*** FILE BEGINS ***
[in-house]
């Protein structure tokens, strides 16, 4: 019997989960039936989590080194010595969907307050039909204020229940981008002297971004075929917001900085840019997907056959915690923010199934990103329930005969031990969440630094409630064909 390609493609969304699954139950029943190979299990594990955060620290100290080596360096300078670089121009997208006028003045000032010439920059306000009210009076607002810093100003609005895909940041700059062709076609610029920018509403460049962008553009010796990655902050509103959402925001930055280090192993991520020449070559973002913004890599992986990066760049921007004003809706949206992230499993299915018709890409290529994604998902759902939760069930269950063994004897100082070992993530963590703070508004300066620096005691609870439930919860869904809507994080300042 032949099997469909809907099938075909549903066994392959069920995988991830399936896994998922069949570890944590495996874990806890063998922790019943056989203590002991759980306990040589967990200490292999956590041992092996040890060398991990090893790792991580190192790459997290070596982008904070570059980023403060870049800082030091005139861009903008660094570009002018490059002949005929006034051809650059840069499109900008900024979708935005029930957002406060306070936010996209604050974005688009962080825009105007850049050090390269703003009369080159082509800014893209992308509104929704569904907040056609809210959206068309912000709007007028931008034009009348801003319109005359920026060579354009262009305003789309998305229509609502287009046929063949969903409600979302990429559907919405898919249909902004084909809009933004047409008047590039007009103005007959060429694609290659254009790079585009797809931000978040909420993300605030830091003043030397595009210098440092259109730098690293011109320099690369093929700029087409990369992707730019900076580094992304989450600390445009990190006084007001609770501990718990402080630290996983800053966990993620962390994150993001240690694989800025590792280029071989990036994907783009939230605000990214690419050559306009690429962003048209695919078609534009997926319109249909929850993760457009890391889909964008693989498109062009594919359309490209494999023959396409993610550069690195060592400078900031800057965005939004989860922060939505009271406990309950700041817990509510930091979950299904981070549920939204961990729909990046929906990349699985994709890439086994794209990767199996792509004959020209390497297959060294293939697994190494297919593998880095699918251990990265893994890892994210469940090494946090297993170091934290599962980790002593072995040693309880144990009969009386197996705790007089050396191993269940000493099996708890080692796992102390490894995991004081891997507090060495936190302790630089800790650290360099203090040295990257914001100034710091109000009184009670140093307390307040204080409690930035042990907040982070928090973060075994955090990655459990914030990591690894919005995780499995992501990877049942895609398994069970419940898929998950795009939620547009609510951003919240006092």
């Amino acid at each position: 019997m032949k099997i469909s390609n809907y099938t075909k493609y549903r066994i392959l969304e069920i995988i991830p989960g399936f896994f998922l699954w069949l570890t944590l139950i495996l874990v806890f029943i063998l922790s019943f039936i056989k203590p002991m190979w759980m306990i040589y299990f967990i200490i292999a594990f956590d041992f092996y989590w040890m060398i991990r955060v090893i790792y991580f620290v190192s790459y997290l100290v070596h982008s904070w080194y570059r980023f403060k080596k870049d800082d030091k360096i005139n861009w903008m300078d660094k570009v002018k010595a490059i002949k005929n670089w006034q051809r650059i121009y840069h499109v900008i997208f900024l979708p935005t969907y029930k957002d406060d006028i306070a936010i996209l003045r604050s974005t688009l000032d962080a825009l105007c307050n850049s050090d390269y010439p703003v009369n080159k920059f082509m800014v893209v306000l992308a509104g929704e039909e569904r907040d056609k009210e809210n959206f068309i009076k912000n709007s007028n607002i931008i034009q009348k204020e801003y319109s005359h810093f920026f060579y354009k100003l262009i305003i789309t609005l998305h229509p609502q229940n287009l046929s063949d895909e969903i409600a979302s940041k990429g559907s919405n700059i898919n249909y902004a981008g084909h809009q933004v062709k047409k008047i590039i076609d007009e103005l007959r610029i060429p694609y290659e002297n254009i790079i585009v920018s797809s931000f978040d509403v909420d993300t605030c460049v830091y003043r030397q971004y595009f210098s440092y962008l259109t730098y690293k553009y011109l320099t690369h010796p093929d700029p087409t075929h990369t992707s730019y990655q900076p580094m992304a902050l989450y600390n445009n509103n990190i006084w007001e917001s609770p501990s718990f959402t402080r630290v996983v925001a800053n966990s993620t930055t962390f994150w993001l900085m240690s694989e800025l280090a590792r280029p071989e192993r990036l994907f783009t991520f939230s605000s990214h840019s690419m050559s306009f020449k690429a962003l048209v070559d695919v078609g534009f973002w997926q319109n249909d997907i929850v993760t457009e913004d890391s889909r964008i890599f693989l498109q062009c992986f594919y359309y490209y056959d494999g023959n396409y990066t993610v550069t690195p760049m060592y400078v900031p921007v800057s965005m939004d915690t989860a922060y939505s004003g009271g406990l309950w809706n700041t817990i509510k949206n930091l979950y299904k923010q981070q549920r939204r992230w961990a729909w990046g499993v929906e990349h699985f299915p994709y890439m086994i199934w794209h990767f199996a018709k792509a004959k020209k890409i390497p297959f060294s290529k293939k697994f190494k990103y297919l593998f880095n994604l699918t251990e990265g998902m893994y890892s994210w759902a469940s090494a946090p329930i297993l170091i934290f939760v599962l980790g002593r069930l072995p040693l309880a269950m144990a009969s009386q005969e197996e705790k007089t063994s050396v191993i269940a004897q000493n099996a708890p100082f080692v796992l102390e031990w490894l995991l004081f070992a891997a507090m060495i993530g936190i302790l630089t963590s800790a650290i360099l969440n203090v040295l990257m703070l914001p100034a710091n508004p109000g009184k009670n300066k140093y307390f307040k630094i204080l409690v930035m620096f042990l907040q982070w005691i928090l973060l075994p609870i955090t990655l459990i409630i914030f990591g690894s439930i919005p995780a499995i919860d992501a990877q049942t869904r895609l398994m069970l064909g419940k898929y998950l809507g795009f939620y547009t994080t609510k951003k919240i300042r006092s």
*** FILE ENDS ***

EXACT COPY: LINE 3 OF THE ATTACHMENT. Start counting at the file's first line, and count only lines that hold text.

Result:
């Amino acid at each position: 019997m032949k099997i469909s390609n809907y099938t075909k493609y549903r066994i392959l969304e069920i995988i991830p989960g399936f896994f998922l699954w069949l570890t944590l139950i495996l874990v806890f029943i063998l922790s019943f039936i056989k203590p002991m190979w759980m306990i040589y299990f967990i200490i292999a594990f956590d041992f092996y989590w040890m060398i991990r955060v090893i790792y991580f620290v190192s790459y997290l100290v070596h982008s904070w080194y570059r980023f403060k080596k870049d800082d030091k360096i005139n861009w903008m300078d660094k570009v002018k010595a490059i002949k005929n670089w006034q051809r650059i121009y840069h499109v900008i997208f900024l979708p935005t969907y029930k957002d406060d006028i306070a936010i996209l003045r604050s974005t688009l000032d962080a825009l105007c307050n850049s050090d390269y010439p703003v009369n080159k920059f082509m800014v893209v306000l992308a509104g929704e039909e569904r907040d056609k009210e809210n959206f068309i009076k912000n709007s007028n607002i931008i034009q009348k204020e801003y319109s005359h810093f920026f060579y354009k100003l262009i305003i789309t609005l998305h229509p609502q229940n287009l046929s063949d895909e969903i409600a979302s940041k990429g559907s919405n700059i898919n249909y902004a981008g084909h809009q933004v062709k047409k008047i590039i076609d007009e103005l007959r610029i060429p694609y290659e002297n254009i790079i585009v920018s797809s931000f978040d509403v909420d993300t605030c460049v830091y003043r030397q971004y595009f210098s440092y962008l259109t730098y690293k553009y011109l320099t690369h010796p093929d700029p087409t075929h990369t992707s730019y990655q900076p580094m992304a902050l989450y600390n445009n509103n990190i006084w007001e917001s609770p501990s718990f959402t402080r630290v996983v925001a800053n966990s993620t930055t962390f994150w993001l900085m240690s694989e800025l280090a590792r280029p071989e192993r990036l994907f783009t991520f939230s605000s990214h840019s690419m050559s306009f020449k690429a962003l048209v070559d695919v078609g534009f973002w997926q319109n249909d997907i929850v993760t457009e913004d890391s889909r964008i890599f693989l498109q062009c992986f594919y359309y490209y056959d494999g023959n396409y990066t993610v550069t690195p760049m060592y400078v900031p921007v800057s965005m939004d915690t989860a922060y939505s004003g009271g406990l309950w809706n700041t817990i509510k949206n930091l979950y299904k923010q981070q549920r939204r992230w961990a729909w990046g499993v929906e990349h699985f299915p994709y890439m086994i199934w794209h990767f199996a018709k792509a004959k020209k890409i390497p297959f060294s290529k293939k697994f190494k990103y297919l593998f880095n994604l699918t251990e990265g998902m893994y890892s994210w759902a469940s090494a946090p329930i297993l170091i934290f939760v599962l980790g002593r069930l072995p040693l309880a269950m144990a009969s009386q005969e197996e705790k007089t063994s050396v191993i269940a004897q000493n099996a708890p100082f080692v796992l102390e031990w490894l995991l004081f070992a891997a507090m060495i993530g936190i302790l630089t963590s800790a650290i360099l969440n203090v040295l990257m703070l914001p100034a710091n508004p109000g009184k009670n300066k140093y307390f307040k630094i204080l409690v930035m620096f042990l907040q982070w005691i928090l973060l075994p609870i955090t990655l459990i409630i914030f990591g690894s439930i919005p995780a499995i919860d992501a990877q049942t869904r895609l398994m069970l064909g419940k898929y998950l809507g795009f939620y547009t994080t609510k951003k919240i300042r006092s």